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Black Bow (2015)
Rating: 8.5/10

Here’s a band I’ve been intrigued by for some time and yet unfortunately have never managed to find the time to listen to them… until now.

Undersmile is a quartet from Oxford in England and they’ve been floating around since 2009, with Anhedonia being their sophomore effort. It comes three years after the 2012 debut Narwhal and sandwiched in-between these two efforts are two split projects with Coma Wall (which in fact is an acoustic side project of Undersmile) and Bismuth.

I heard through the grapevine that Undersmile play doom metal, but it would be extremely unfair to tag the combo with this term. The band features the talented female duo Taz Corona-Brown and Hal Sterne, who both provide vocal and guitar duties. Behind them sits drummer Tom McKibbin and bassist Olly Corona-Brown.

Now, what sets these guys aside from your average doom, sludge, stoner or whatever-you-want-to-call-it band is the rather haunting vocals. Indeed, so creepy are they at times as they drift above the sombre trudge that they tend to stay with the listener for a long time, but mostly as a beautiful ingredient. Admittedly, when I first saw that Undersmile featured female vocals I was concerned that I’d be fuzzed up by just another occult rock posse, but this is certainly something very different.

The album comes in four monolithic segments, offering a total of seven tracks with all but one running for more than ten minutes. The first of these is the eerie, trickling ‘Labyrinths’ which is about a stark as doom metal – if you wish to call it that – gets where the female vocals are mere melancholic murmurs. And while it’s rather unnerving, it’s as if the track is being played out as some sort of lengthy weird intro until three-quarters in where the band unites as some blackened avalanche of morose terror that comes crushing down upon the unsuspecting listener. It’s bleak, creaky and almost antiquarian in its monolithic behaviour and akin to syrupy shadows engulfing the body. Yep, it’s a slow motion apocalypse featuring whining, droning guitars and a sudden shift in vocal patterns with the once ethereal voice now being a tortured bark.

From then on, I’m almost listening in trepidation for the next horror to ooze out from the speakers. With ‘Sky Burial’ we gets the albums shortest track at a gargantuan eight minutes, and again we have that similar eerie path of bare chord and distant whispers which float like spectres amongst crumbling grey ruins. Eventually a traipsing, trudging drum nods out of the blackness and is accompanied by a mammoth load of fuzz dropped on the ears like a lorry load of musical manure. Again, the vocals are upped to booming yelps before resorting back to scary ritualistic chants leaving us waiting like a bag of nerves for the next weighty instalment to come plundering.

Undersmile as a full-on doom act has a tendency to lean towards a My Dying Bride ache of gloom when they emerge from their stark chamber of trickling sounds. However, the quartet seems to use the bare bones to create their misty atmospherics, merely groaning and creaking without gimmicks or psychedelic nuances.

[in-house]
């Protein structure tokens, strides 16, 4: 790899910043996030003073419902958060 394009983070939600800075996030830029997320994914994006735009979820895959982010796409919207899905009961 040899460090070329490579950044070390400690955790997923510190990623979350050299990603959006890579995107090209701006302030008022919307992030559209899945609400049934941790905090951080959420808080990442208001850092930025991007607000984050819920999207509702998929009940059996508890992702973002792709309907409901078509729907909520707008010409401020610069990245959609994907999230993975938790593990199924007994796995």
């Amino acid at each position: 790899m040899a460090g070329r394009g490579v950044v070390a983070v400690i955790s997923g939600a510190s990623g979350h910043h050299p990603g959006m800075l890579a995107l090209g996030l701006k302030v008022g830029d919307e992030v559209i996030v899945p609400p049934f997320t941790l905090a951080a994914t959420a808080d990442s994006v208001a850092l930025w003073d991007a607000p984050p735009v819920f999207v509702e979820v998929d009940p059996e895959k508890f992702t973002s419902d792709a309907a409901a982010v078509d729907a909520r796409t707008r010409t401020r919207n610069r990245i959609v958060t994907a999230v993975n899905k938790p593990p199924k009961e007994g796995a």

‘Song Of Stones’ follows exactly the same path again; a stark chord trickles like a black trickling stream, the drum is a mere tap on the window of the subconscious, and the vocals are ghostly mantras. Then, a few seconds before the four-minute mark, we get another truck-load of aching doom. It works its way so slowly from its portal that the vocal chants have to become more spiteful, otherwise they may become lost in the mire.

‘Atacama Sunburn’ casts aside the haunting sensibilities and starts as an aching plod, although just over halfway there’s almost a passage of something just a tad more up-tempo; the vocals barked out as esoteric orders until the track returns to its groaning groove.

It’s no surprise then that ‘Aeris’ reverts back to type; another slow suspenseful build-up of trickling stark chord, the track almost a mirror image of previous haunts except that this one takes even longer to put meat on the chalky bones. When it does gets going it’s less threatening for the most part; the vocals more controlled, but the fuzz still as suffocating.

‘Emmenagogue’ again continues with an eerie thread, but this time the monster riff and percussive cough is brief as the band quickly return to that funeral tip-toe laced by distant mournful vocal moans. But again, when the stab of horror comes it’s unexpected; the voice harshly boomed out like a burning witch casting her curses towards an unnerved audience tanned by the eager flames.

Finally, with ‘Knucklesucker’ we find ourselves smothered by another 11-minute plus episode of bare bones doom metal. The guitars are more discordant and down-tuned for this episode of sepulchral beauty, but it’s just as slow and just as ritualistic. However, where the track really works is with the unexpected last segment; the riff now comparatively upbeat when put alongside the rest of the record. And this is something I’d like to hear more of from this talented bunch of doom-mongers; Undersmile creating a very dark, and desolate ritualistic mantra that I daren’t repeat back to you for fear of turning you all into stone.

By playing a simplistic style of crushing metal, Undersmile has also constructed a rather harrowing experience that I won’t forget in a long while.

Neil Arnold

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